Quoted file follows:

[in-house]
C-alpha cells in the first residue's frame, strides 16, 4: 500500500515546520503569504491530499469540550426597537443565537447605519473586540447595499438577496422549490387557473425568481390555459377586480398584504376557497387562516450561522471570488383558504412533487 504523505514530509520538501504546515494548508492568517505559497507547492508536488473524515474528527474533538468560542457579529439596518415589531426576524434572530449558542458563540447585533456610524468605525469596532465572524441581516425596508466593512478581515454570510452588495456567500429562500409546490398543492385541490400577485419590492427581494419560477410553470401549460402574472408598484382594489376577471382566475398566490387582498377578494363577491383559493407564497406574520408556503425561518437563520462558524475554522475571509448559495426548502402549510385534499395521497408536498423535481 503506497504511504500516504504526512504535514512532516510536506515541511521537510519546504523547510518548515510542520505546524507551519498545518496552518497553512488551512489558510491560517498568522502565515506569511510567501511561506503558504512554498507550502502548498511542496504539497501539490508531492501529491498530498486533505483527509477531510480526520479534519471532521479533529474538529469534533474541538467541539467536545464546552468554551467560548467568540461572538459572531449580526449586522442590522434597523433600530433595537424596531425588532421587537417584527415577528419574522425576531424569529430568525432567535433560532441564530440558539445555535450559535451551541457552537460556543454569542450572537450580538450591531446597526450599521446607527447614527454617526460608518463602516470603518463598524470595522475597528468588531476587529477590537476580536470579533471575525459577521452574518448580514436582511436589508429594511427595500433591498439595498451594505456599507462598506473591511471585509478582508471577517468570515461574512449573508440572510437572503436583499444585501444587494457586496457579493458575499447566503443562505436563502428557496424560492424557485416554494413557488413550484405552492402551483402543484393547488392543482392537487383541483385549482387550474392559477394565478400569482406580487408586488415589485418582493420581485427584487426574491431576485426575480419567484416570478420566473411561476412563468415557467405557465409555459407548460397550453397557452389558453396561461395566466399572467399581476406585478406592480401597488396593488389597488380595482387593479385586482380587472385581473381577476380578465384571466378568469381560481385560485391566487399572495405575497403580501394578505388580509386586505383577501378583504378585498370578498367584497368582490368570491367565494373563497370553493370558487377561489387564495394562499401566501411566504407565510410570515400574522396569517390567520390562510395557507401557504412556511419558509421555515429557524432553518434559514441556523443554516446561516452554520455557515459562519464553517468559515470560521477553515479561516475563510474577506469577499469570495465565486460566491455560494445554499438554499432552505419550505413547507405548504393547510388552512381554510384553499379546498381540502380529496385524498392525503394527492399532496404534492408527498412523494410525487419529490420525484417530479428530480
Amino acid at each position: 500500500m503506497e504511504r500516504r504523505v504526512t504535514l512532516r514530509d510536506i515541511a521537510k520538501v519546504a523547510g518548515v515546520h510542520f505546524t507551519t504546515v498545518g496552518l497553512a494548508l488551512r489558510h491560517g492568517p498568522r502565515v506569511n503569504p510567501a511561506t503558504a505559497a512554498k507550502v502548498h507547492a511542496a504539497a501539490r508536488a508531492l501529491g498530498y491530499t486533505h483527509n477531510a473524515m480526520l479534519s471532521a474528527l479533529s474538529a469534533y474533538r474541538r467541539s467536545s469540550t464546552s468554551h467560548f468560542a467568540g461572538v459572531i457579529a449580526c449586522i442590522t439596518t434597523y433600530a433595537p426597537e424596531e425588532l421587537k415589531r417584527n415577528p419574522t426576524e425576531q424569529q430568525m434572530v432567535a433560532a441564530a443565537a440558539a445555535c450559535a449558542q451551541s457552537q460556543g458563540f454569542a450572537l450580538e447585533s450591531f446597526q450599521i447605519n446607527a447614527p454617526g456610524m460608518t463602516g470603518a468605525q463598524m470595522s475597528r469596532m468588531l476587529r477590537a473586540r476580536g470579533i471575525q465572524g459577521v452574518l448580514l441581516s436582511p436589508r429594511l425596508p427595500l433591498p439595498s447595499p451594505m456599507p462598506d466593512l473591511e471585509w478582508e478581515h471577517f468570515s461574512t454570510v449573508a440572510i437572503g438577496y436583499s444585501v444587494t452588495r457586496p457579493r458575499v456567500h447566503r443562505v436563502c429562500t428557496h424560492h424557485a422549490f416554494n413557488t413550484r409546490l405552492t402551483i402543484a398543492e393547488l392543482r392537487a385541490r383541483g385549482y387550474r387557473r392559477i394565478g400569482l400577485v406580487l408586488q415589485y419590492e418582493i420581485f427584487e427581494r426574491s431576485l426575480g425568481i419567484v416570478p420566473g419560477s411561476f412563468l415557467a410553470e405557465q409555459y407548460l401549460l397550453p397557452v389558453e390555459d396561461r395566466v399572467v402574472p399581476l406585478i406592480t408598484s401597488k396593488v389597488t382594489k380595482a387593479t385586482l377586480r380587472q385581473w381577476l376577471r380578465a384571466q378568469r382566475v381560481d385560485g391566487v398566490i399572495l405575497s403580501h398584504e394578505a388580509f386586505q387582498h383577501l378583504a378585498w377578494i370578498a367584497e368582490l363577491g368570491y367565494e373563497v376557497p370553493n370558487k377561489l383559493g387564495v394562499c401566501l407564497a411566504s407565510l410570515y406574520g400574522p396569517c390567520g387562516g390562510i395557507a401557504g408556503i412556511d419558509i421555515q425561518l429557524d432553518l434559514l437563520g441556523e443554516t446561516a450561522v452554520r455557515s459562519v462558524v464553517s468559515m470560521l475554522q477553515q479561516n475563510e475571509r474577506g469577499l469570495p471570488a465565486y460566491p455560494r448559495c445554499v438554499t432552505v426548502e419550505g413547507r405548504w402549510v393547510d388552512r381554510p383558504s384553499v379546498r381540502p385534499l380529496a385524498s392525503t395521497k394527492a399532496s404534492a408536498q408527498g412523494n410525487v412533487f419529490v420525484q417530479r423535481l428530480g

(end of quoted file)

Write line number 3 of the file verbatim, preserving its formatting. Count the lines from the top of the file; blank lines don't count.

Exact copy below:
Amino acid at each position: 500500500m503506497e504511504r500516504r504523505v504526512t504535514l512532516r514530509d510536506i515541511a521537510k520538501v519546504a523547510g518548515v515546520h510542520f505546524t507551519t504546515v498545518g496552518l497553512a494548508l488551512r489558510h491560517g492568517p498568522r502565515v506569511n503569504p510567501a511561506t503558504a505559497a512554498k507550502v502548498h507547492a511542496a504539497a501539490r508536488a508531492l501529491g498530498y491530499t486533505h483527509n477531510a473524515m480526520l479534519s471532521a474528527l479533529s474538529a469534533y474533538r474541538r467541539s467536545s469540550t464546552s468554551h467560548f468560542a467568540g461572538v459572531i457579529a449580526c449586522i442590522t439596518t434597523y433600530a433595537p426597537e424596531e425588532l421587537k415589531r417584527n415577528p419574522t426576524e425576531q424569529q430568525m434572530v432567535a433560532a441564530a443565537a440558539a445555535c450559535a449558542q451551541s457552537q460556543g458563540f454569542a450572537l450580538e447585533s450591531f446597526q450599521i447605519n446607527a447614527p454617526g456610524m460608518t463602516g470603518a468605525q463598524m470595522s475597528r469596532m468588531l476587529r477590537a473586540r476580536g470579533i471575525q465572524g459577521v452574518l448580514l441581516s436582511p436589508r429594511l425596508p427595500l433591498p439595498s447595499p451594505m456599507p462598506d466593512l473591511e471585509w478582508e478581515h471577517f468570515s461574512t454570510v449573508a440572510i437572503g438577496y436583499s444585501v444587494t452588495r457586496p457579493r458575499v456567500h447566503r443562505v436563502c429562500t428557496h424560492h424557485a422549490f416554494n413557488t413550484r409546490l405552492t402551483i402543484a398543492e393547488l392543482r392537487a385541490r383541483g385549482y387550474r387557473r392559477i394565478g400569482l400577485v406580487l408586488q415589485y419590492e418582493i420581485f427584487e427581494r426574491s431576485l426575480g425568481i419567484v416570478p420566473g419560477s411561476f412563468l415557467a410553470e405557465q409555459y407548460l401549460l397550453p397557452v389558453e390555459d396561461r395566466v399572467v402574472p399581476l406585478i406592480t408598484s401597488k396593488v389597488t382594489k380595482a387593479t385586482l377586480r380587472q385581473w381577476l376577471r380578465a384571466q378568469r382566475v381560481d385560485g391566487v398566490i399572495l405575497s403580501h398584504e394578505a388580509f386586505q387582498h383577501l378583504a378585498w377578494i370578498a367584497e368582490l363577491g368570491y367565494e373563497v376557497p370553493n370558487k377561489l383559493g387564495v394562499c401566501l407564497a411566504s407565510l410570515y406574520g400574522p396569517c390567520g387562516g390562510i395557507a401557504g408556503i412556511d419558509i421555515q425561518l429557524d432553518l434559514l437563520g441556523e443554516t446561516a450561522v452554520r455557515s459562519v462558524v464553517s468559515m470560521l475554522q477553515q479561516n475563510e475571509r474577506g469577499l469570495p471570488a465565486y460566491p455560494r448559495c445554499v438554499t432552505v426548502e419550505g413547507r405548504w402549510v393547510d388552512r381554510p383558504s384553499v379546498r381540502p385534499l380529496a385524498s392525503t395521497k394527492a399532496s404534492a408536498q408527498g412523494n410525487v412533487f419529490v420525484q417530479r423535481l428530480g